This article was originally published in Geomatics World.
When it comes to new-build projects, there are numerous significant pressures on delivery, whether it’s keeping to a strict budget, completing on time or even keeping all stakeholders in the loop throughout the build itself. Here, David Fowkes, sales director from 3D mobile mapping specialists GeoSLAM, explores how simultaneous localization and mapping (SLAM) technology can contribute to streamlining the entire new-build process.
As populations across the world continue to grow, demand for new-build housing is consequently on the rise. Our communities require affordable, fit-for-purpose and considerately designed homes that will stand the test of time, whether that’s for an ageing population, new families or the young professional market. However, despite these demands, the new-build sector is awash with external pressures which make it significantly more difficult to achieve property quota targets.
Putting the coronavirus pandemic aside for a moment, prior forecasts from the UK government have suggested growth in the construction sector will continue to rise by 2025 – but that when compared to other sectors, construction firms are not adopting digital technologies in the same way.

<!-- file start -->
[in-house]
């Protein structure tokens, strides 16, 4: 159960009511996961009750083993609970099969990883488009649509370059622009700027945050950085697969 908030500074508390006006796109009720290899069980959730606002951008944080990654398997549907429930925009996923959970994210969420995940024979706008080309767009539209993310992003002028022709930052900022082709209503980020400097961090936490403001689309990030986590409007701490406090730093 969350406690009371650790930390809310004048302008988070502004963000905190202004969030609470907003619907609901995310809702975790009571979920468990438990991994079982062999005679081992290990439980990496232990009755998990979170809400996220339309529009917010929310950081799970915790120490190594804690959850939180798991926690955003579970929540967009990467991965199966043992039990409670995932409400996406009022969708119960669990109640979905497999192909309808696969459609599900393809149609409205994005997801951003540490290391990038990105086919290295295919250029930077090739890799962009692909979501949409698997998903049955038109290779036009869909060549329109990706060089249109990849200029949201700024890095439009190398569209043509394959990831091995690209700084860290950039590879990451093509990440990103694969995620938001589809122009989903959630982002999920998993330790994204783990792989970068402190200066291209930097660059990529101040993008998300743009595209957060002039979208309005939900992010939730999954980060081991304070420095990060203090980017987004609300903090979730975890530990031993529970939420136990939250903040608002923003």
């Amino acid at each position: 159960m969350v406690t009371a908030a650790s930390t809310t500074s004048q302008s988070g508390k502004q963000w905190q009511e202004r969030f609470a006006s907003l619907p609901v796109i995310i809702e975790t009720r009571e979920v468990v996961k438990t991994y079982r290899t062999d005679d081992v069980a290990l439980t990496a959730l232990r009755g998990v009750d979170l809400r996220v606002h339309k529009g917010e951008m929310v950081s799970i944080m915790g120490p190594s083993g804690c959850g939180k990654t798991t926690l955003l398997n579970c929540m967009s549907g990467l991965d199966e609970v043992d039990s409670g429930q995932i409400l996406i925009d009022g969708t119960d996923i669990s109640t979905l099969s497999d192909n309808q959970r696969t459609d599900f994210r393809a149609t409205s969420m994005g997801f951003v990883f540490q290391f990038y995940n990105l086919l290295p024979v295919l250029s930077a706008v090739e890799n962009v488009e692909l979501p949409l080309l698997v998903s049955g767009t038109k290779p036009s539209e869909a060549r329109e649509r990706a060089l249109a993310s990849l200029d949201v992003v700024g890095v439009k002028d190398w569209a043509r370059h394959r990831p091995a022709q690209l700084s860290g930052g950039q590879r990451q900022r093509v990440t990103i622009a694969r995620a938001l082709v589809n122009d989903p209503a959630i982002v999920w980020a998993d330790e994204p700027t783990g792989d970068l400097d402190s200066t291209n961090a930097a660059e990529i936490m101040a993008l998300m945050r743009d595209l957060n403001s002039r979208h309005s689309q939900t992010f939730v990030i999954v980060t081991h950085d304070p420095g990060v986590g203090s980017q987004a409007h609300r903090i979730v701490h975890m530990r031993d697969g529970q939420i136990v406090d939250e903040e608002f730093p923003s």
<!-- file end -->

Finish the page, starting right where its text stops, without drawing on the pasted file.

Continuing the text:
It’s true that coronavirus has had a real impact on the construction sector globally as, depending on each country’s government guidelines, many projects have been paused or restricted. Compounding this, the sector has also experienced labour shortages, low productivity and the requirement to minimize costs, so in a sense there is likely to be even more pressure for schemes to get back on track once the lockdown measures have been lifted.
However, as the world adapts to remote working where possible, the benefits of digitization are being felt much more keenly. Along with embracing artificial intelligence (AI), autonomous vehicles, sensors and thermal imaging, we anticipate digital twin technologies will be on the rise post-COVID-19 too.
BIM and SLAM – and how they work together in the construction sector
One of the most significant technological breakthroughs which the construction sector has already embraced is building information modelling (BIM). Transparency and sharing of information are real USPs, as BIM provides all stakeholders, including architects, surveyors, engineers, building owners, and even future residents with a 3D digital representation of any single building or entire scheme throughout its lifecycle.